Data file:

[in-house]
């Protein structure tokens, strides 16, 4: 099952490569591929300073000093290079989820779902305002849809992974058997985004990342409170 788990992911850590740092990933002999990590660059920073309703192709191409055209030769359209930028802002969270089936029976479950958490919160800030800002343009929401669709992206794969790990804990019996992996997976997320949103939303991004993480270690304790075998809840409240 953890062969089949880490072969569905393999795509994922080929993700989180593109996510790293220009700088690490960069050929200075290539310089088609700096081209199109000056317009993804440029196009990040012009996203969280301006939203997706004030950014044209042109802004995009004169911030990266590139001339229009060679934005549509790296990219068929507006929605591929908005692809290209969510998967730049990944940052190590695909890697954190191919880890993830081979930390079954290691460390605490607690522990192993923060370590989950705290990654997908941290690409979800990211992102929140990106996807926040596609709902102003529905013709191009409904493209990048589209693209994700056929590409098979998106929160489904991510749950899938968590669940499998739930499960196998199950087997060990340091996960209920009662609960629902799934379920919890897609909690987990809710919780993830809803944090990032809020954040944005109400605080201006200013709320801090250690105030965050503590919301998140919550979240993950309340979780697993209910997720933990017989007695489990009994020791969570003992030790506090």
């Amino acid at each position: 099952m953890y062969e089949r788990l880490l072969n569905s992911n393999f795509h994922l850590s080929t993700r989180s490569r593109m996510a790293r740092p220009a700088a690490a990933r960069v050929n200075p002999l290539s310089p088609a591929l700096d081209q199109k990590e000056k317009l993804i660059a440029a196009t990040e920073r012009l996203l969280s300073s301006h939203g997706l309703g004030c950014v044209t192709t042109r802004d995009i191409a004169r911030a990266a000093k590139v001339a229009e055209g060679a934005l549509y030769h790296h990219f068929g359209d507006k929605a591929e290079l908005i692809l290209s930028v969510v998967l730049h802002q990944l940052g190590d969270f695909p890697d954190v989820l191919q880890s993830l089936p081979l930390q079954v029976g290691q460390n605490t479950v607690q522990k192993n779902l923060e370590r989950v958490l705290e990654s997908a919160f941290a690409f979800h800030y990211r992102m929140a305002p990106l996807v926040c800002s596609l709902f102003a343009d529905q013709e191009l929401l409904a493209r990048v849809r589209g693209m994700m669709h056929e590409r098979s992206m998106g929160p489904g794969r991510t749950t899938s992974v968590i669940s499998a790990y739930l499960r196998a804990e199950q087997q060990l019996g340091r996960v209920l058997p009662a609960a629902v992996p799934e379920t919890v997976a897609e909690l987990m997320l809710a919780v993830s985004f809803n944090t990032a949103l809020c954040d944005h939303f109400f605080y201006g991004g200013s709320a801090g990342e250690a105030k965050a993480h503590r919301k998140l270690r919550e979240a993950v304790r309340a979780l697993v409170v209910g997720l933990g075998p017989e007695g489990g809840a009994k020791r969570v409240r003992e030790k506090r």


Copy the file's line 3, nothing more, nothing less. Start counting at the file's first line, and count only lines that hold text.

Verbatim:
């Amino acid at each position: 099952m953890y062969e089949r788990l880490l072969n569905s992911n393999f795509h994922l850590s080929t993700r989180s490569r593109m996510a790293r740092p220009a700088a690490a990933r960069v050929n200075p002999l290539s310089p088609a591929l700096d081209q199109k990590e000056k317009l993804i660059a440029a196009t990040e920073r012009l996203l969280s300073s301006h939203g997706l309703g004030c950014v044209t192709t042109r802004d995009i191409a004169r911030a990266a000093k590139v001339a229009e055209g060679a934005l549509y030769h790296h990219f068929g359209d507006k929605a591929e290079l908005i692809l290209s930028v969510v998967l730049h802002q990944l940052g190590d969270f695909p890697d954190v989820l191919q880890s993830l089936p081979l930390q079954v029976g290691q460390n605490t479950v607690q522990k192993n779902l923060e370590r989950v958490l705290e990654s997908a919160f941290a690409f979800h800030y990211r992102m929140a305002p990106l996807v926040c800002s596609l709902f102003a343009d529905q013709e191009l929401l409904a493209r990048v849809r589209g693209m994700m669709h056929e590409r098979s992206m998106g929160p489904g794969r991510t749950t899938s992974v968590i669940s499998a790990y739930l499960r196998a804990e199950q087997q060990l019996g340091r996960v209920l058997p009662a609960a629902v992996p799934e379920t919890v997976a897609e909690l987990m997320l809710a919780v993830s985004f809803n944090t990032a949103l809020c954040d944005h939303f109400f605080y201006g991004g200013s709320a801090g990342e250690a105030k965050a993480h503590r919301k998140l270690r919550e979240a993950v304790r309340a979780l697993v409170v209910g997720l933990g075998p017989e007695g489990g809840a009994k020791r969570v409240r003992e030790k506090r």